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Title: Pyschological investigation of chronic pelvic pain in women
Author: Pearce, Shirley A.
Awarding Body: University of London
Current Institution: Imperial College London
Date of Award: 1986
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The thesis is a psychological investigation of chronic pelvic pain in women. The problem of unexplained pelvic pain is reviewed and the contribution of previous psychological research on pain to our understanding of the specific problem of pelvic pain is considered. After discussion of the measurement strategies to be used in this thesis, a group comparison study is described in which women with no obvious pathology are compared to women with pain of equivalent chronicity but with clear pathology. This study failed to replicate previous findings of personality and mood disturbance in the unexplained pain group. Differences were observed however in specific attitudes to illness, exposure to death and illness in family members, incidence of sexual problems and certain pain intensity ratings. It is suggested that these factors may increase the probability of pelvic physiological activity being attended to and labelled as painful. This is investigated by a further comparison study, in which pain response to a standard surgical procedure is investigated. Pain patients, both with and without pathology, are found to report significantly higher pain intensity during recovery from laparoscopy than non pain (infertility) patients. The results suggest that in both groups the long term experience of pain may alter the patient's response to additional painful stimuli.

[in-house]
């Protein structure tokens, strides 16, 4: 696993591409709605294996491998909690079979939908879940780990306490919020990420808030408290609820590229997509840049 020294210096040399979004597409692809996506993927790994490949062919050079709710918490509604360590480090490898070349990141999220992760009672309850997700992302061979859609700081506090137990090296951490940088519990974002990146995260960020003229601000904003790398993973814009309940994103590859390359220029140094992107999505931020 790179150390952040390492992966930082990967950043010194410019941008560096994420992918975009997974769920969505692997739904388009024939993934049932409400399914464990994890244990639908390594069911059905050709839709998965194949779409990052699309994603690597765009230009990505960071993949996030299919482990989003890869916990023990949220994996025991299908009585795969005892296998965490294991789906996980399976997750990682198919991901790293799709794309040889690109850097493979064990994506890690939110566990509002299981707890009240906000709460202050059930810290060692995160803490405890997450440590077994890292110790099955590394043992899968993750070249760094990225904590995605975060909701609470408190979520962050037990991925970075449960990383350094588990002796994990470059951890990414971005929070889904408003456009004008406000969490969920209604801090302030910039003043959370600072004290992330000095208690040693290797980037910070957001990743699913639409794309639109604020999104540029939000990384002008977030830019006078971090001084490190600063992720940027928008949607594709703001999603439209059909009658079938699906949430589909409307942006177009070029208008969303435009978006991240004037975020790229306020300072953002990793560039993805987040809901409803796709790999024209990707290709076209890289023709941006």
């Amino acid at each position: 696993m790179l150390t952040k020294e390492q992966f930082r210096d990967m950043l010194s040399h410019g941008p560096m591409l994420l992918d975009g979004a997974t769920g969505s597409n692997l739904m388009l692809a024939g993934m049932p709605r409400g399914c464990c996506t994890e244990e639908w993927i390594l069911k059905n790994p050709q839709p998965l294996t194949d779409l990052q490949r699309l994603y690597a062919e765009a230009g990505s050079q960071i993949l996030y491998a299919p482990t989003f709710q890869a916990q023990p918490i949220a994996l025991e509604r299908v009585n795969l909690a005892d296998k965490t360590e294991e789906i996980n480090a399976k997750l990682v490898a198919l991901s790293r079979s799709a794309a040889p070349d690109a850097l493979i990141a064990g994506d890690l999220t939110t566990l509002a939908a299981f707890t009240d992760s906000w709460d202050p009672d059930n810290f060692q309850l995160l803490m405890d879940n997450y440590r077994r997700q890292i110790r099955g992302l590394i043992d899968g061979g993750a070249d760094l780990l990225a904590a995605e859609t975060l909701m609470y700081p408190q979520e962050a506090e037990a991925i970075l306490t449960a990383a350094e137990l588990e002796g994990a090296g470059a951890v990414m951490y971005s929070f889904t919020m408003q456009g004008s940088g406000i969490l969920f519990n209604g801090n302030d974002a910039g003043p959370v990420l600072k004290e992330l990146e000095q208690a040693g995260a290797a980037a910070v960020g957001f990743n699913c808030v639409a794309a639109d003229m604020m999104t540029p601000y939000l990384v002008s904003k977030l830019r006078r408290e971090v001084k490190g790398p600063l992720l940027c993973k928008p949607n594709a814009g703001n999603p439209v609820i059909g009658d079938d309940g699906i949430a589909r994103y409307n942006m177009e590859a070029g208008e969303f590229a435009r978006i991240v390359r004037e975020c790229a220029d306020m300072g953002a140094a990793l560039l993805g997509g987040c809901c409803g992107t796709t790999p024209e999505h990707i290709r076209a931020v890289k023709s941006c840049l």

Supervisor: Not available Sponsor: Not available
Qualification Name: Thesis (Ph.D.) Qualification Level: Doctoral
EThOS ID:  DOI: Not available